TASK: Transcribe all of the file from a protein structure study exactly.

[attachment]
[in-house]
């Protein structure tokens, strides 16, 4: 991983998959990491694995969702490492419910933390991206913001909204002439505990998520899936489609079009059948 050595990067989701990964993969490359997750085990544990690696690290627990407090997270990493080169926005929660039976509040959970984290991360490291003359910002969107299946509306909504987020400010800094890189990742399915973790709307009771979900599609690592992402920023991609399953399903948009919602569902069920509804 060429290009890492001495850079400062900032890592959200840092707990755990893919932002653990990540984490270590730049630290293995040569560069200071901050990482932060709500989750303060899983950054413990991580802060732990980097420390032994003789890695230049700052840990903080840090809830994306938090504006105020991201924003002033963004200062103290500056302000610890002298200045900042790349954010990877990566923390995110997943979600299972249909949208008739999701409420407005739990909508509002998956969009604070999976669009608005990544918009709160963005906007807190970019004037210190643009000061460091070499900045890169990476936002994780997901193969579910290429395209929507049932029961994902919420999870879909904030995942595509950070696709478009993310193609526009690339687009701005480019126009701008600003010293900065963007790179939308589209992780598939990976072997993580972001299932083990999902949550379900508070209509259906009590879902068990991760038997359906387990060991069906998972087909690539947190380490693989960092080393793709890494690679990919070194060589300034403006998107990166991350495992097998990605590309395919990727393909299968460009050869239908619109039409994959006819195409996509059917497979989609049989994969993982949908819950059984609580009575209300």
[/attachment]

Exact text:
[in-house]
């Protein structure tokens, strides 16, 4: 991983998959990491694995969702490492419910933390991206913001909204002439505990998520899936489609079009059948 050595990067989701990964993969490359997750085990544990690696690290627990407090997270990493080169926005929660039976509040959970984290991360490291003359910002969107299946509306909504987020400010800094890189990742399915973790709307009771979900599609690592992402920023991609399953399903948009919602569902069920509804 060429290009890492001495850079400062900032890592959200840092707990755990893919932002653990990540984490270590730049630290293995040569560069200071901050990482932060709500989750303060899983950054413990991580802060732990980097420390032994003789890695230049700052840990903080840090809830994306938090504006105020991201924003002033963004200062103290500056302000610890002298200045900042790349954010990877990566923390995110997943979600299972249909949208008739999701409420407005739990909508509002998956969009604070999976669009608005990544918009709160963005906007807190970019004037210190643009000061460091070499900045890169990476936002994780997901193969579910290429395209929507049932029961994902919420999870879909904030995942595509950070696709478009993310193609526009690339687009701005480019126009701008600003010293900065963007790179939308589209992780598939990976072997993580972001299932083990999902949550379900508070209509259906009590879902068990991760038997359906387990060991069906998972087909690539947190380490693989960092080393793709890494690679990919070194060589300034403006998107990166991350495992097998990605590309395919990727393909299968460009050869239908619109039409994959006819195409996509059917497979989609049989994969993982949908819950059984609580009575209300």